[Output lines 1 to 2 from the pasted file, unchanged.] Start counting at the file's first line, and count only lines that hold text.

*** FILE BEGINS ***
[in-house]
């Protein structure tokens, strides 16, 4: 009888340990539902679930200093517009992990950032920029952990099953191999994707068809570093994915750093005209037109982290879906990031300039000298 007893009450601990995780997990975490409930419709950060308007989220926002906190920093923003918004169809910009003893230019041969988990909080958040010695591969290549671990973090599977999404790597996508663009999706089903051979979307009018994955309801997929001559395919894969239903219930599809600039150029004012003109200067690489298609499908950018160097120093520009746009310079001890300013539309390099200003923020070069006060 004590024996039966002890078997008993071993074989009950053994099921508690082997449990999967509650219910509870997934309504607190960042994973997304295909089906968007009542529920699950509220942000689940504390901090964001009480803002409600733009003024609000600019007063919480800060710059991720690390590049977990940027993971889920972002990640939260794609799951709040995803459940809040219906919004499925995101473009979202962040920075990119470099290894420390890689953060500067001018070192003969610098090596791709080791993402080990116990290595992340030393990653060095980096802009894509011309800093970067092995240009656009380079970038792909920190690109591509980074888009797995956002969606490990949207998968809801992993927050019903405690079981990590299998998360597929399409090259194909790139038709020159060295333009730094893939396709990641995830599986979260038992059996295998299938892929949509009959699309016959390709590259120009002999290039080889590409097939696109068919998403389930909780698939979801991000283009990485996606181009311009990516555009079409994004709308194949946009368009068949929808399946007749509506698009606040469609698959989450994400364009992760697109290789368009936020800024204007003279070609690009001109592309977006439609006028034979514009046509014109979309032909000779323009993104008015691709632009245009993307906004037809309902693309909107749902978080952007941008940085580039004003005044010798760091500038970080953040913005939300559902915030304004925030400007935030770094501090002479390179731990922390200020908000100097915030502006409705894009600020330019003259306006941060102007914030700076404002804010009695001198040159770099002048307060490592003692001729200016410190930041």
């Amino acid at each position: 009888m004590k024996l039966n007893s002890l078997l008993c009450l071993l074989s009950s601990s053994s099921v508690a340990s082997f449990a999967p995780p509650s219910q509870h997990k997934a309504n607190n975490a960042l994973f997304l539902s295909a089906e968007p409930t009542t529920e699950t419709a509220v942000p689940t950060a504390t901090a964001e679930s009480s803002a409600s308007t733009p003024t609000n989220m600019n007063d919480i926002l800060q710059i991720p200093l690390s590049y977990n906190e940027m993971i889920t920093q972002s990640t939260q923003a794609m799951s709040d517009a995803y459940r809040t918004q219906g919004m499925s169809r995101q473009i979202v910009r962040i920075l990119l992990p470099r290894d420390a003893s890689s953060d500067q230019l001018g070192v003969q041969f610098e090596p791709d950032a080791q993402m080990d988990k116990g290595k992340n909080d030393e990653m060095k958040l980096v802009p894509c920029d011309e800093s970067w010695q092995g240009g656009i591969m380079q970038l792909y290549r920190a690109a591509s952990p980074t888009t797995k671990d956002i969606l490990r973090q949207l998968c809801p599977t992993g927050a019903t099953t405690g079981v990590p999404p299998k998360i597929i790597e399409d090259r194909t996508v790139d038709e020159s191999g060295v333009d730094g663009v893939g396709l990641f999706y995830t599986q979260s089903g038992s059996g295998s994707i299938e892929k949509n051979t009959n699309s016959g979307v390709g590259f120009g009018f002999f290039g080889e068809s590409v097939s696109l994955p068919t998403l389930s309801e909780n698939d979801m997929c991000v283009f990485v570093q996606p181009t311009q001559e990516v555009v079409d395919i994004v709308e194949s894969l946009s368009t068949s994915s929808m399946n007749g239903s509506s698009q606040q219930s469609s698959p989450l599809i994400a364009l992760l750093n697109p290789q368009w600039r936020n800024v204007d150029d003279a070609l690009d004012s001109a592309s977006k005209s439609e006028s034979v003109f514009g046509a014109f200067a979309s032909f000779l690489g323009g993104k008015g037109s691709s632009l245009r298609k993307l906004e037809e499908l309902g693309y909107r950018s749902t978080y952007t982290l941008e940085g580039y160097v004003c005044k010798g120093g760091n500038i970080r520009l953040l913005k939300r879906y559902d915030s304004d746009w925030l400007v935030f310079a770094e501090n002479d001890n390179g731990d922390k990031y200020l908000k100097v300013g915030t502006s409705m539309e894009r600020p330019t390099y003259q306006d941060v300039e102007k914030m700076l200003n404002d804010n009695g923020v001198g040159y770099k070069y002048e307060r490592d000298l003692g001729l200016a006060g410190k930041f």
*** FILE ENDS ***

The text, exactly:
[in-house]
């Protein structure tokens, strides 16, 4: 009888340990539902679930200093517009992990950032920029952990099953191999994707068809570093994915750093005209037109982290879906990031300039000298 007893009450601990995780997990975490409930419709950060308007989220926002906190920093923003918004169809910009003893230019041969988990909080958040010695591969290549671990973090599977999404790597996508663009999706089903051979979307009018994955309801997929001559395919894969239903219930599809600039150029004012003109200067690489298609499908950018160097120093520009746009310079001890300013539309390099200003923020070069006060 004590024996039966002890078997008993071993074989009950053994099921508690082997449990999967509650219910509870997934309504607190960042994973997304295909089906968007009542529920699950509220942000689940504390901090964001009480803002409600733009003024609000600019007063919480800060710059991720690390590049977990940027993971889920972002990640939260794609799951709040995803459940809040219906919004499925995101473009979202962040920075990119470099290894420390890689953060500067001018070192003969610098090596791709080791993402080990116990290595992340030393990653060095980096802009894509011309800093970067092995240009656009380079970038792909920190690109591509980074888009797995956002969606490990949207998968809801992993927050019903405690079981990590299998998360597929399409090259194909790139038709020159060295333009730094893939396709990641995830599986979260038992059996295998299938892929949509009959699309016959390709590259120009002999290039080889590409097939696109068919998403389930909780698939979801991000283009990485996606181009311009990516555009079409994004709308194949946009368009068949929808399946007749509506698009606040469609698959989450994400364009992760697109290789368009936020800024204007003279070609690009001109592309977006439609006028034979514009046509014109979309032909000779323009993104008015691709632009245009993307906004037809309902693309909107749902978080952007941008940085580039004003005044010798760091500038970080953040913005939300559902915030304004925030400007935030770094501090002479390179731990922390200020908000100097915030502006409705894009600020330019003259306006941060102007914030700076404002804010009695001198040159770099002048307060490592003692001729200016410190930041």